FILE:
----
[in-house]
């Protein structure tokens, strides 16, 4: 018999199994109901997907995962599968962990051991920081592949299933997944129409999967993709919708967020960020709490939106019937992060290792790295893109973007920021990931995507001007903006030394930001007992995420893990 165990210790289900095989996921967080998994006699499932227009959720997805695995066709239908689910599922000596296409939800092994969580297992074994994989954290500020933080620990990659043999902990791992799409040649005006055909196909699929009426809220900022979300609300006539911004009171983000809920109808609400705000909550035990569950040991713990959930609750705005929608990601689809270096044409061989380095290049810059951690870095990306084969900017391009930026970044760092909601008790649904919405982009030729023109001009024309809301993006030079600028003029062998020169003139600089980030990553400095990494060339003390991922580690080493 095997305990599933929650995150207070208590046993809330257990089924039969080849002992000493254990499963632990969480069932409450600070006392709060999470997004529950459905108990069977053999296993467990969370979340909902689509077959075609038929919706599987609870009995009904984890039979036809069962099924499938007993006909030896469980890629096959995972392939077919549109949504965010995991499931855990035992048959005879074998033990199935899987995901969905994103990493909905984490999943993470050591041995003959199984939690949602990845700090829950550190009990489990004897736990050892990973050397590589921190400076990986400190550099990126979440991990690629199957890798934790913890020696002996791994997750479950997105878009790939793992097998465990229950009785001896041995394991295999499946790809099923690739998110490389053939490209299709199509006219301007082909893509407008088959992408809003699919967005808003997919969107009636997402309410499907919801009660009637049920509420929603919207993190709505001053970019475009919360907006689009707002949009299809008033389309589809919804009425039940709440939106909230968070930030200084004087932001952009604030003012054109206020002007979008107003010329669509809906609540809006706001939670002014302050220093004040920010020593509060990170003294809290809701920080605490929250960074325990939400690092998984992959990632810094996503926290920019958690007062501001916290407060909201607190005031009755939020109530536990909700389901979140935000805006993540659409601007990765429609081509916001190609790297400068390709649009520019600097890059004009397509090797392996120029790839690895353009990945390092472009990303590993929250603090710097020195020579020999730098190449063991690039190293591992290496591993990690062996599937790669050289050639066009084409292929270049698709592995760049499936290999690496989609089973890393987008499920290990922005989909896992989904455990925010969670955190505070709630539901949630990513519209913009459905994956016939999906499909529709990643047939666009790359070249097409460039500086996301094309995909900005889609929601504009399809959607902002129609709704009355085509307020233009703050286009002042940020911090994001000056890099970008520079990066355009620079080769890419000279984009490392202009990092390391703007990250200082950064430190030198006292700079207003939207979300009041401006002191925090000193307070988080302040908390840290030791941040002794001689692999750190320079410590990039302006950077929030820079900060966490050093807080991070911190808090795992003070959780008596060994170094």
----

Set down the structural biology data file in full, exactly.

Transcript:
[in-house]
């Protein structure tokens, strides 16, 4: 018999199994109901997907995962599968962990051991920081592949299933997944129409999967993709919708967020960020709490939106019937992060290792790295893109973007920021990931995507001007903006030394930001007992995420893990 165990210790289900095989996921967080998994006699499932227009959720997805695995066709239908689910599922000596296409939800092994969580297992074994994989954290500020933080620990990659043999902990791992799409040649005006055909196909699929009426809220900022979300609300006539911004009171983000809920109808609400705000909550035990569950040991713990959930609750705005929608990601689809270096044409061989380095290049810059951690870095990306084969900017391009930026970044760092909601008790649904919405982009030729023109001009024309809301993006030079600028003029062998020169003139600089980030990553400095990494060339003390991922580690080493 095997305990599933929650995150207070208590046993809330257990089924039969080849002992000493254990499963632990969480069932409450600070006392709060999470997004529950459905108990069977053999296993467990969370979340909902689509077959075609038929919706599987609870009995009904984890039979036809069962099924499938007993006909030896469980890629096959995972392939077919549109949504965010995991499931855990035992048959005879074998033990199935899987995901969905994103990493909905984490999943993470050591041995003959199984939690949602990845700090829950550190009990489990004897736990050892990973050397590589921190400076990986400190550099990126979440991990690629199957890798934790913890020696002996791994997750479950997105878009790939793992097998465990229950009785001896041995394991295999499946790809099923690739998110490389053939490209299709199509006219301007082909893509407008088959992408809003699919967005808003997919969107009636997402309410499907919801009660009637049920509420929603919207993190709505001053970019475009919360907006689009707002949009299809008033389309589809919804009425039940709440939106909230968070930030200084004087932001952009604030003012054109206020002007979008107003010329669509809906609540809006706001939670002014302050220093004040920010020593509060990170003294809290809701920080605490929250960074325990939400690092998984992959990632810094996503926290920019958690007062501001916290407060909201607190005031009755939020109530536990909700389901979140935000805006993540659409601007990765429609081509916001190609790297400068390709649009520019600097890059004009397509090797392996120029790839690895353009990945390092472009990303590993929250603090710097020195020579020999730098190449063991690039190293591992290496591993990690062996599937790669050289050639066009084409292929270049698709592995760049499936290999690496989609089973890393987008499920290990922005989909896992989904455990925010969670955190505070709630539901949630990513519209913009459905994956016939999906499909529709990643047939666009790359070249097409460039500086996301094309995909900005889609929601504009399809959607902002129609709704009355085509307020233009703050286009002042940020911090994001000056890099970008520079990066355009620079080769890419000279984009490392202009990092390391703007990250200082950064430190030198006292700079207003939207979300009041401006002191925090000193307070988080302040908390840290030791941040002794001689692999750190320079410590990039302006950077929030820079900060966490050093807080991070911190808090795992003070959780008596060994170094």